Full name Mohammed Ijaz Butt
Born March 10, 1938, Sialkot, Punjab
Current age 78 years 141 days
Major teams Pakistan, Lahore, Multan, Pakistan Universities, Punjab, Rawalpindi
Batting style Right-hand bat
Fielding position Wicketkeeper
|Test debut||Pakistan v West Indies at Karachi, Feb 20-25, 1959 scorecard|
|Last Test||England v Pakistan at The Oval, Aug 16-20, 1962 scorecard|
|First-class span||1955/56 - 1967/68|
Ijaz Butt was a dependable batsman and more than capable wicketkeeper who made his Test debut against West Indies in 1958-59 as an opener, scoring 41 not out in a ten-wicket win. The following winter he played twice against Australia, making his only half-century at Karachi. In England in 1962 he struggled for form in the three Tests he played, although overall he scored 1016 runs at 28.22 including a hundred before lunch against Kent.
He served as the secretary of the then Board of Control for Cricket in Pakistan between 1984 and 1988. He was also the president of the Lahore City Cricket Association for many years. He toured Australia in 1982-83 as manager of the Pakistan team and twice headed the national selection committee. In 2008, at the age of 70, he was appointed as chairman of the Pakistan board following Nasim Ashraf's resignation.
Cricinfo staff October 2008
One after another, the hosts' batsmen attempted questionable flicks and drives in their second innings, disregarding the drift and dip the offspinner was generating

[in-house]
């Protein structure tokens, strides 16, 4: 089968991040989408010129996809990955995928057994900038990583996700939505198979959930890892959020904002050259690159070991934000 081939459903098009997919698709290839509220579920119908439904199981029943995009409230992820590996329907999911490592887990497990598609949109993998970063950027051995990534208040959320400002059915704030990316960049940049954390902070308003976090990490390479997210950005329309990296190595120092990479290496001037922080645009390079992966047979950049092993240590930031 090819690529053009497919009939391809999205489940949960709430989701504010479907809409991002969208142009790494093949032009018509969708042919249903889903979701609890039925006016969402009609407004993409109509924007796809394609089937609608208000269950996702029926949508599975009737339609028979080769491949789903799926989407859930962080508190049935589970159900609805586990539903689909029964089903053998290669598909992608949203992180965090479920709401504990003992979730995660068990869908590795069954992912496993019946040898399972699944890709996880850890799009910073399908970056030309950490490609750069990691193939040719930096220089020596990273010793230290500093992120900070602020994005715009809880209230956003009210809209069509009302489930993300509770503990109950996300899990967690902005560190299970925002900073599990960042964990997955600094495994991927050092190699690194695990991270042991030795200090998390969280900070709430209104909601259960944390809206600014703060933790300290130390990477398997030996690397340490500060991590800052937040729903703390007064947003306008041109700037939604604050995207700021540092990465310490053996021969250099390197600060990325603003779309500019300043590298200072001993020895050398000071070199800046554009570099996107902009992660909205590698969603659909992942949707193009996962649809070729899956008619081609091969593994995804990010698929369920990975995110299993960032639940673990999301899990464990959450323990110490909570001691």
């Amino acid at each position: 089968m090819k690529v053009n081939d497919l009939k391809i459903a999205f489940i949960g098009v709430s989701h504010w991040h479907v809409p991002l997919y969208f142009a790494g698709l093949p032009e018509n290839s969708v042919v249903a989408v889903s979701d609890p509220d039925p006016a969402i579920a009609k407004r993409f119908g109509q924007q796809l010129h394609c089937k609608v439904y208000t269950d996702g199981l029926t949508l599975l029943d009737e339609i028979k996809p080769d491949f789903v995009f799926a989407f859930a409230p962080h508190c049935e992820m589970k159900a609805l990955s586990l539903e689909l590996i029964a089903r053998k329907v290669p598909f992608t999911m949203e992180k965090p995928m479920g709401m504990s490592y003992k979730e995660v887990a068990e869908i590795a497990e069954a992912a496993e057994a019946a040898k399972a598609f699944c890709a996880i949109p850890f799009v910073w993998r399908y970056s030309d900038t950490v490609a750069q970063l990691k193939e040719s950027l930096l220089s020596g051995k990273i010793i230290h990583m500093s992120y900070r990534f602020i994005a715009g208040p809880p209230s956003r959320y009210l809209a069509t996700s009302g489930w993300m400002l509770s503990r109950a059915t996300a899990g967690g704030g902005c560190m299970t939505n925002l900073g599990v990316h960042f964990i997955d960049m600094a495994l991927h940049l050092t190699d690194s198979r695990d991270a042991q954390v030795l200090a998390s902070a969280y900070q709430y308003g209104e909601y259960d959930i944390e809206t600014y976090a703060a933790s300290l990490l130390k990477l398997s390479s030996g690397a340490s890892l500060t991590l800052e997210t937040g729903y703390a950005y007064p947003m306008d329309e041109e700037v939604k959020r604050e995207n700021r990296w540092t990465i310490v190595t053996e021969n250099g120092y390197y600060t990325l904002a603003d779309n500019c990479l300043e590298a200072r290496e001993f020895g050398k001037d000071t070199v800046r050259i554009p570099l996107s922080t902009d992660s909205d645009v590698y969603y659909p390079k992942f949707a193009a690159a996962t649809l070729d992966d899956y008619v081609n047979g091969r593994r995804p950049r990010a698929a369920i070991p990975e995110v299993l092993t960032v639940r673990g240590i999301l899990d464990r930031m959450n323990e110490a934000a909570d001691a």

Stats highlights from the fourth day's play in Antigua where Ashwin's maiden five-wicket haul outside Asia bowled India to an innings victory
Stats highlights from the first day of the Antigua Test, where Virat Kohli and Shikhar Dhawan stole the show from the hosts
Former India batsman Sanjay Manjrekar analyses the various aspects of the first day's play in Antigua
Also: the fastest Indian to 50 wickets, and Yasir Shah's unwanted "double-hundred"
Shorter matches spell good news for spectators and broadcasters. Cricket has a little to lose and a whole lot to gain by truncating its premier format
A crushing victory over Pakistan gave England plenty to be pleased about but familiar concerns remain over the make-up of the side
Sri Lanka's lead spinner must feel like a bus driver in charge of a spluttering vehicle as the hosts strive to challenge a strong Australian side
There was enough logic in Alastair Cook's decision not to enforce the follow-on to make it understandable at worst and reasonable at best